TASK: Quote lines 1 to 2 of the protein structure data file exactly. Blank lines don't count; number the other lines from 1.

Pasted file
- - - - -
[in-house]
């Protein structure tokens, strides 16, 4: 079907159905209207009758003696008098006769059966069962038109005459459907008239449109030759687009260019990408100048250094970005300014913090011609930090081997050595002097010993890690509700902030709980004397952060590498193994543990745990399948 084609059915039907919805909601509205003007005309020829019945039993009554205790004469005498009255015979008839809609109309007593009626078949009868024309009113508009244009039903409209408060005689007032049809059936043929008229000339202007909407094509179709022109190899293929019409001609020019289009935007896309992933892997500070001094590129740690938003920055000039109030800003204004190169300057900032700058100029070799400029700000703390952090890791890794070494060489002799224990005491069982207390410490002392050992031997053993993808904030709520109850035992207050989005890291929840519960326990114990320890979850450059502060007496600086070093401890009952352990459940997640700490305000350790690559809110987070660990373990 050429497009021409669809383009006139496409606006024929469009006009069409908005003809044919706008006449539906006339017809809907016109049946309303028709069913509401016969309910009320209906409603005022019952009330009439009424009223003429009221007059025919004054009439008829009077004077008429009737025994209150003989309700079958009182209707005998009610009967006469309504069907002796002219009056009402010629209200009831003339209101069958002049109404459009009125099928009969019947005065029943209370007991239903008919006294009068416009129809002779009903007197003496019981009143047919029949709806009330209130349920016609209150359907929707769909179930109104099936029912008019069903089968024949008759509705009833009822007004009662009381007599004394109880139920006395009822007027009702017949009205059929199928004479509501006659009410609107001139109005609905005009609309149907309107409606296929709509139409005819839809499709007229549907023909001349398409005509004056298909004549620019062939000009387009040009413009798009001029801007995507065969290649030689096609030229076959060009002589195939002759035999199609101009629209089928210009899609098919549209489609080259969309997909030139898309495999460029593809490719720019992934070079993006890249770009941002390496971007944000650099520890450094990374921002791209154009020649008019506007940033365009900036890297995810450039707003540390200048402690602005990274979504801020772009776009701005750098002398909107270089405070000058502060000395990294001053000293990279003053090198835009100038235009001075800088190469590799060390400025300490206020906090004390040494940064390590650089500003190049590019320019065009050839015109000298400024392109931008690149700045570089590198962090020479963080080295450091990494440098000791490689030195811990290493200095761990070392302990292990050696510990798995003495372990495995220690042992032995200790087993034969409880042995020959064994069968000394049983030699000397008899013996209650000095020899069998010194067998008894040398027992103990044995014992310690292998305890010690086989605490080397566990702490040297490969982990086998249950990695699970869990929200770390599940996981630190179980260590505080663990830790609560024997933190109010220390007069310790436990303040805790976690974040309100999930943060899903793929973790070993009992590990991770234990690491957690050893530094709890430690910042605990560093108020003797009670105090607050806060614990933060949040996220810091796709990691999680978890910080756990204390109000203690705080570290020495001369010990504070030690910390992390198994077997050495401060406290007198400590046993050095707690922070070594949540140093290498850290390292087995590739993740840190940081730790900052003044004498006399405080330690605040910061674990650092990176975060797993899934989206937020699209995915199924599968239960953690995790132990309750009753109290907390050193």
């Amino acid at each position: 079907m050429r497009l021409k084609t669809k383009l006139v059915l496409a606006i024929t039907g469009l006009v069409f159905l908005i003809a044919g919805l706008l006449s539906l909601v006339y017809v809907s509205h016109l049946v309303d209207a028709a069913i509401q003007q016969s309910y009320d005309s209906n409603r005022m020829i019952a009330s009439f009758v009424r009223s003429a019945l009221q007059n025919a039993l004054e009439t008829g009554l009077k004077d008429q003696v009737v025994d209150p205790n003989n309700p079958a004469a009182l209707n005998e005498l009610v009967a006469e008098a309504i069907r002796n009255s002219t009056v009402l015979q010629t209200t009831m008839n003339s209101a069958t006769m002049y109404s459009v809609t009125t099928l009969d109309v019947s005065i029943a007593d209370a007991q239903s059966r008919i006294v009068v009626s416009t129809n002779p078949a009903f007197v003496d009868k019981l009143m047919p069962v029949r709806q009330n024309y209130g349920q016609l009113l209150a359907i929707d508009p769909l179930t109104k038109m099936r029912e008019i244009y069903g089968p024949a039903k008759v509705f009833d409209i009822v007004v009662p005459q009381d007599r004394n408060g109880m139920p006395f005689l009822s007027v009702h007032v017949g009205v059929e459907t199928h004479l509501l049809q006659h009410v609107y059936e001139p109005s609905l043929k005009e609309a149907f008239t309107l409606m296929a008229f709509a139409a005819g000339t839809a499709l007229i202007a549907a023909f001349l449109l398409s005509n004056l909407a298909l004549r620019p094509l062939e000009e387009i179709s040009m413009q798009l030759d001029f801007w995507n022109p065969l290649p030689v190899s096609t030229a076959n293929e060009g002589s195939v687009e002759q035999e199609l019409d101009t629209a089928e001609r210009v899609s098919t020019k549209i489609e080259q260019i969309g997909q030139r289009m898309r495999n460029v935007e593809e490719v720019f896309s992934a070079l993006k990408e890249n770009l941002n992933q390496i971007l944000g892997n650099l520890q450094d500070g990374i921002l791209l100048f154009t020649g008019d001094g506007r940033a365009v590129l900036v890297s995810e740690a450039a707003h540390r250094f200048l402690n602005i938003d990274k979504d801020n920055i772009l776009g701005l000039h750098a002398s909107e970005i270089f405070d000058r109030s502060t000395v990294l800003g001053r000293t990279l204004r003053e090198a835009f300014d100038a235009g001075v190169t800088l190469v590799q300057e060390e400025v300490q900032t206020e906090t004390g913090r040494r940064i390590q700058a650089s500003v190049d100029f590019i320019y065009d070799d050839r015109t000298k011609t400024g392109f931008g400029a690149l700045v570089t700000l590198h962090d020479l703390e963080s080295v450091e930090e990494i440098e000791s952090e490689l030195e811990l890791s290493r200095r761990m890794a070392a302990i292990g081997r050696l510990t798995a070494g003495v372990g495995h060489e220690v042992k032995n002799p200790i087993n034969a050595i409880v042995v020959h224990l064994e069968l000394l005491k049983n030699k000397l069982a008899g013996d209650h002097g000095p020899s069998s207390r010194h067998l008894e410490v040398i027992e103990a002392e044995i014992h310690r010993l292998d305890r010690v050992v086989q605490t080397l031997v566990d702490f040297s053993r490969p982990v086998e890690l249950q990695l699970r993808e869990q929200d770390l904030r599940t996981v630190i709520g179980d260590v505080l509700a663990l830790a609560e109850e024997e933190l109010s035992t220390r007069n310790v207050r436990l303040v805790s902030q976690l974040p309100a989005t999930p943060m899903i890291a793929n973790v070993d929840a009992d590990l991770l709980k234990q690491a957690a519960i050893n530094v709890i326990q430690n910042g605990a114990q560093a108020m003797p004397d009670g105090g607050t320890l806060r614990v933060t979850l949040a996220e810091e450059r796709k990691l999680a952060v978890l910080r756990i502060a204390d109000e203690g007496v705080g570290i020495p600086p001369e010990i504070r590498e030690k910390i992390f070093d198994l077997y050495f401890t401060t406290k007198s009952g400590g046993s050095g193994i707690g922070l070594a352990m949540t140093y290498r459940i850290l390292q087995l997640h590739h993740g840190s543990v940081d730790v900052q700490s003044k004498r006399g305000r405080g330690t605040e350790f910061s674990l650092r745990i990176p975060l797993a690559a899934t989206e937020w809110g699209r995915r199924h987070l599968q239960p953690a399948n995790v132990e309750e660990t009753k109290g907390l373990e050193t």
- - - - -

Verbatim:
[in-house]
């Protein structure tokens, strides 16, 4: 079907159905209207009758003696008098006769059966069962038109005459459907008239449109030759687009260019990408100048250094970005300014913090011609930090081997050595002097010993890690509700902030709980004397952060590498193994543990745990399948 084609059915039907919805909601509205003007005309020829019945039993009554205790004469005498009255015979008839809609109309007593009626078949009868024309009113508009244009039903409209408060005689007032049809059936043929008229000339202007909407094509179709022109190899293929019409001609020019289009935007896309992933892997500070001094590129740690938003920055000039109030800003204004190169300057900032700058100029070799400029700000703390952090890791890794070494060489002799224990005491069982207390410490002392050992031997053993993808904030709520109850035992207050989005890291929840519960326990114990320890979850450059502060007496600086070093401890009952352990459940997640700490305000350790690559809110987070660990373990 050429497009021409669809383009006139496409606006024929469009006009069409908005003809044919706008006449539906006339017809809907016109049946309303028709069913509401016969309910009320209906409603005022019952009330009439009424009223003429009221007059025919004054009439008829009077004077008429009737025994209150003989309700079958009182209707005998009610009967006469309504069907002796002219009056009402010629209200009831003339209101069958002049109404459009009125099928009969019947005065029943209370007991239903008919006294009068416009129809002779009903007197003496019981009143047919029949709806009330209130349920016609209150359907929707769909179930109104099936029912008019069903089968024949008759509705009833009822007004009662009381007599004394109880139920006395009822007027009702017949009205059929199928004479509501006659009410609107001139109005609905005009609309149907309107409606296929709509139409005819839809499709007229549907023909001349398409005509004056298909004549620019062939000009387009040009413009798009001029801007995507065969290649030689096609030229076959060009002589195939002759035999199609101009629209089928210009899609098919549209489609080259969309997909030139898309495999460029593809490719720019992934070079993006890249770009941002390496971007944000650099520890450094990374921002791209154009020649008019506007940033365009900036890297995810450039707003540390200048402690602005990274979504801020772009776009701005750098002398909107270089405070000058502060000395990294001053000293990279003053090198835009100038235009001075800088190469590799060390400025300490206020906090004390040494940064390590650089500003190049590019320019065009050839015109000298400024392109931008690149700045570089590198962090020479963080080295450091990494440098000791490689030195811990290493200095761990070392302990292990050696510990798995003495372990495995220690042992032995200790087993034969409880042995020959064994069968000394049983030699000397008899013996209650000095020899069998010194067998008894040398027992103990044995014992310690292998305890010690086989605490080397566990702490040297490969982990086998249950990695699970869990929200770390599940996981630190179980260590505080663990830790609560024997933190109010220390007069310790436990303040805790976690974040309100999930943060899903793929973790070993009992590990991770234990690491957690050893530094709890430690910042605990560093108020003797009670105090607050806060614990933060949040996220810091796709990691999680978890910080756990204390109000203690705080570290020495001369010990504070030690910390992390198994077997050495401060406290007198400590046993050095707690922070070594949540140093290498850290390292087995590739993740840190940081730790900052003044004498006399405080330690605040910061674990650092990176975060797993899934989206937020699209995915199924599968239960953690995790132990309750009753109290907390050193």